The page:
Stine's books have a reputation for getting children excited about reading, which the writer is very proud of.[22] James Carter, writing in Talking Books: Children's Authors Talk About the Craft, Creativity and Process of Writing, stated "regarding Point Horrors and Goosebumps, I feel that anything that children read avidly is a good thing".[71] Librarian and writer Patrick Jones commented that "[t]he real horror is a culture where kids, especially boys, don't read—and Stine has done his best to stop that turn of the screw from happening in his lifetime".[72]

Book challenges[edit]

Goosebumps was listed 15th in the list of most frequently challenged books during 1990–1999[73] and 94th in the list of top banned/challenged books during 2000–2009[74] by the American Library Association (ALA). According to the ALA, a challenge is an attempt by a person or group to remove or restrict materials from a library or school curriculum.[75] The series was challenged for being too frightening for young people and depicting occult or demonic themes.[76] By 1997, the ALA was informed of 46 challenges, over 75% of which occurred in school libraries. The rest of the challenges were held in public libraries or the location of the challenges were unknown.[77] The same year, a hearing by the Anoka-Hennepin School District to ban the books was broadcast by C-SPAN.[78] In the hearing, most of the parents and children felt the books should not be banned,[79] and the school district's book review committee decided to keep the books.[80]

Adaptations and merchandise[edit]


Walt Disney Records and Scholastic Audiobooks have adapted Goosebumps into numerous audiobooks since 1996.

Television adaptations[edit]

In the 1990s, a Goosebumps TV series was produced in Canada by Protocol Entertainment in association with Scholastic Productions.[81] The TV anthology series ran for four seasons from 1995 to 1998,[60] premiering on the Fox Kids Network on October 27, 1995.[82] The series mainly featured plots based on the Goosebumps books, among them The Haunted Mask and Cuckoo Clock of Doom. The TV series aired in over 100 countries[83] and it was the number one rated children's TV show for three years in the United States.[84] Margaret Loesch, formerly the CEO of Fox Kids, offered Scholastic a TV deal after her son responded positively to the Goosebumps book Say Cheese and Die! she had bought for him a day earlier.[50] A book series, titled Goosebumps Presents, was based on the TV series.[36]

On April 28, 2020, it was announced that a new Goosebumps live action TV series was in the works by Scholastic Entertainment, Sony Pictures Television Studios and Neal H. Moritz's production company Original Film.[85] In February 2022, it was announced that the series would be heading to Disney+. It premiered on Disney+ on Friday, October 13, 2023.[86]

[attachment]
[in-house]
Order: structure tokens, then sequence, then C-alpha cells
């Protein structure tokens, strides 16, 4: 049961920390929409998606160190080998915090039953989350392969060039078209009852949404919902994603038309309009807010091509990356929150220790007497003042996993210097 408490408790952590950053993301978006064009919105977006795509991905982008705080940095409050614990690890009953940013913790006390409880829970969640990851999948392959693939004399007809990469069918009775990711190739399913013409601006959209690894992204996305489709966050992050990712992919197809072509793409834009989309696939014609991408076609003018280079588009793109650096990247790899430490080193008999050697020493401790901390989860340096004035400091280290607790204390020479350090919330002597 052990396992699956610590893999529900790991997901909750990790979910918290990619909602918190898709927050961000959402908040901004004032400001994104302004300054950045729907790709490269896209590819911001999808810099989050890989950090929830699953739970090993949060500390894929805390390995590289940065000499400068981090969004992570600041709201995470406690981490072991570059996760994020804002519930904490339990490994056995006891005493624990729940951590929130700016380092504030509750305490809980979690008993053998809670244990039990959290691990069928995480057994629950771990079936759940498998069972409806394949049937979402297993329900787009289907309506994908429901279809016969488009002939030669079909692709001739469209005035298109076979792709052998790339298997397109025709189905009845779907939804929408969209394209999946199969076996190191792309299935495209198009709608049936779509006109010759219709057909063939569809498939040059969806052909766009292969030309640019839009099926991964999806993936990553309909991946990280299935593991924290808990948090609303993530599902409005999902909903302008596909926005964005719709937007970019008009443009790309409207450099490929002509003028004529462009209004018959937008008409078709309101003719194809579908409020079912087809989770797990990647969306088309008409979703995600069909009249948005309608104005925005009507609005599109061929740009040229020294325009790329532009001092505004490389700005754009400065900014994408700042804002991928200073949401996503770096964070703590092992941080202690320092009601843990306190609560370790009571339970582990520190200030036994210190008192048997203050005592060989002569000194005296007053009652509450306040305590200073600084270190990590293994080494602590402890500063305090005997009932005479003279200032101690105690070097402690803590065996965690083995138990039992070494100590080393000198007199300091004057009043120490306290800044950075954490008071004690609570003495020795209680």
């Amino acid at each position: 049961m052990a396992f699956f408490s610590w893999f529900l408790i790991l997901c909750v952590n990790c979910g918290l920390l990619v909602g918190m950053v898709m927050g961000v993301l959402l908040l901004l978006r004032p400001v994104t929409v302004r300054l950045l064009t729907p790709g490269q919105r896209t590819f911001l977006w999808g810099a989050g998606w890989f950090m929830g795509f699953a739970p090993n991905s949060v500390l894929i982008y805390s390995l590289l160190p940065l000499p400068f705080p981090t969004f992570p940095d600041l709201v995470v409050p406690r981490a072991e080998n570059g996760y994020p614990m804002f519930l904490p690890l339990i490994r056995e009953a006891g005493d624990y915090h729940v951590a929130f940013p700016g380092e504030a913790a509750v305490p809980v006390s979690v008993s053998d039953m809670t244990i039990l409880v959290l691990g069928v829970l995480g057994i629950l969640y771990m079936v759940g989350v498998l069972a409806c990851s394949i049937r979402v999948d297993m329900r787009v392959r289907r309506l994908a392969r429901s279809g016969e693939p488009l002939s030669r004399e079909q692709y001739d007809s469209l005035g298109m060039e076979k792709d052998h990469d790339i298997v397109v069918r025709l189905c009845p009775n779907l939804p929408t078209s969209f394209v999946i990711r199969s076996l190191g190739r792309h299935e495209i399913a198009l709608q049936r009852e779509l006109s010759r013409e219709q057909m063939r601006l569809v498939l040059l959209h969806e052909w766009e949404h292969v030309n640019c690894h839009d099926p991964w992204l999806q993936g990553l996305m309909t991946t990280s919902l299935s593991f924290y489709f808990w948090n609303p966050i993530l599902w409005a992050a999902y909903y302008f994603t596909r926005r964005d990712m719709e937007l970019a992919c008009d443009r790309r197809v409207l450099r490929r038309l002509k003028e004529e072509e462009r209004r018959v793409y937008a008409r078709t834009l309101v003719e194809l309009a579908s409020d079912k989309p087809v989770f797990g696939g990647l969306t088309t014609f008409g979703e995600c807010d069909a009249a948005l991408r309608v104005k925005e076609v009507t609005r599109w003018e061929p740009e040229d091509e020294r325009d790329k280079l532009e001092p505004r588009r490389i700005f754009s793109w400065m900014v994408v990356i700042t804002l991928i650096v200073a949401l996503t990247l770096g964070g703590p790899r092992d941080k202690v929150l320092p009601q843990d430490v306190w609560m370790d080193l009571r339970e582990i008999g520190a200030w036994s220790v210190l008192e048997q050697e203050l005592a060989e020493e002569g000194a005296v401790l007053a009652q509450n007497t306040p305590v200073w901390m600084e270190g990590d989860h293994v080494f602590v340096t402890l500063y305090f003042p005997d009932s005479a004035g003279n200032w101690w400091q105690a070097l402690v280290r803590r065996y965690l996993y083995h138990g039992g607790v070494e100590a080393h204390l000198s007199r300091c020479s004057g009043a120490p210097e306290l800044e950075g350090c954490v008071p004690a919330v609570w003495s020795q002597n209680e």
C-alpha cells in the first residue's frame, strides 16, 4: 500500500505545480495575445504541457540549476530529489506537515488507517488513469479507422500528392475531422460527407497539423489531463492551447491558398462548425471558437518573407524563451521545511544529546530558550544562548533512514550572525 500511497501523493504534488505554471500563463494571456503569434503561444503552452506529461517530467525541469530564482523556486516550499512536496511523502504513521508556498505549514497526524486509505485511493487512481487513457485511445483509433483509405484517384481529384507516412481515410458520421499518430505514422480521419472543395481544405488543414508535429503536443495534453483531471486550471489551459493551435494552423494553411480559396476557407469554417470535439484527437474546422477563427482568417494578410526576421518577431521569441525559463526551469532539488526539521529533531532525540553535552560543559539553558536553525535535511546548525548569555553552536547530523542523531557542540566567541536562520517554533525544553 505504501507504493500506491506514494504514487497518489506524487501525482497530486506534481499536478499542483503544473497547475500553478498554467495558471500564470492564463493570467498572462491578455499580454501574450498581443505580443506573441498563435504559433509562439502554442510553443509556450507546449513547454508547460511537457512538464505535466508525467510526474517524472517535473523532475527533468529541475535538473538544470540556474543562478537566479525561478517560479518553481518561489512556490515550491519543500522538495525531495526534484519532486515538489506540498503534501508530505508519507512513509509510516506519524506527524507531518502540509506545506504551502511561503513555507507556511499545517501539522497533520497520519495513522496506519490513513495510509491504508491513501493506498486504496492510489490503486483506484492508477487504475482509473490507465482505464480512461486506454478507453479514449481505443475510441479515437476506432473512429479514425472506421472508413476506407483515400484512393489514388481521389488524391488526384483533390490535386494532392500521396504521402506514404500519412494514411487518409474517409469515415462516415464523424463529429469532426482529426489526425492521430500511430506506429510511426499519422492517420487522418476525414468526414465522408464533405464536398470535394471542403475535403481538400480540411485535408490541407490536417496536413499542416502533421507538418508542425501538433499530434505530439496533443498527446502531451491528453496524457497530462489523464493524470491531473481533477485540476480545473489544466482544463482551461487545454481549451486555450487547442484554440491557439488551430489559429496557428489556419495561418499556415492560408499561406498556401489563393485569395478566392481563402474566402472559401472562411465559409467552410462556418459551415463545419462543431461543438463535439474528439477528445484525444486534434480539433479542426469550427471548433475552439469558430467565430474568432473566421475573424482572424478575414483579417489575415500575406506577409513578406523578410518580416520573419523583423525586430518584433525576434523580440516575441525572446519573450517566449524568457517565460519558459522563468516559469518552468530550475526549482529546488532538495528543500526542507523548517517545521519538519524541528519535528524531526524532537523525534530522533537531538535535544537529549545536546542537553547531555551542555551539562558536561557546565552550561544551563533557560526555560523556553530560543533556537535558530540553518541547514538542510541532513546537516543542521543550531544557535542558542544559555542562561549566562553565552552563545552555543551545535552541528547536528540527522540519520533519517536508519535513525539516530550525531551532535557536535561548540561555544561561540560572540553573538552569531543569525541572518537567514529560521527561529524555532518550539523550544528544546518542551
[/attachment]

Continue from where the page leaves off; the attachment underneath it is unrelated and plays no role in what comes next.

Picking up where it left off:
Film adaptations[edit]

A film adaptation of Goosebumps[87][88][89][90] was released on October 16, 2015,[91] directed by Rob Letterman[92] written by Darren Lemke[93] and duo Scott Alexander and Larry Karaszewski[94][95] with Neal H. Moritz and Deborah Forte, the latter of whom developed the TV series, producing the film[90] and stars Jack Black as a fictionalized version of R. L. Stine "whose scary characters literally leap off the page, forcing him to hide from his own creepy creations" with Dylan Minnette as Zach Cooper,[96] and Odeya Rush was cast as R. L. Stine's fictional daughter, Hannah.[97] In the film, Hannah's father R. L. Stine keeps all the monsters in the series locked up in his books. When Zach unintentionally releases the monsters from the books, Zach, Hannah, and Stine team up in order to put the monsters back where they came from.[97]

A sequel, Goosebumps 2: Haunted Halloween[98] was released on October 12, 2018,[99] directed by Ari Sandel, replacing Letterman, due to being busy directing Pokémon: Detective Pikachu,[100] and written by Rob Lieber.[101] Jack Black returned in the sequel, making his character the only one from the previous film to return,[102][103] the sequel stars Madison IsemanCaleel Harris and Jeremy Ray Taylor as the new leads.[104]

Video games[edit]

There are seven Goosebumps video games, two of which have been created for the PC by DreamWorks Interactive.[105][106] A 1996 game entitled Escape from HorrorLand is an interactive sequel to the book One Day at HorrorLand,[107] and a 1997 game entitled Attack of the Mutant was based on the book of the same name. Scholastic released a Goosebumps video game in October 2008 entitled Goosebumps HorrorLand, based on the series of the same name.[108] Another video game, Goosebumps: The Game, a prequel to the 2015 film, was released on October 13, 2015.[109] Goosebumps: Night of Scares, a mobile game based on the film and the book series was released for iOS and Android devices on October 15 of the same year.[110] A Mobile game, Goosebumps: HorrorTown was released in 2018. One last game released in 2020 called Goosebumps Dead of Night, available for PC and Consoles.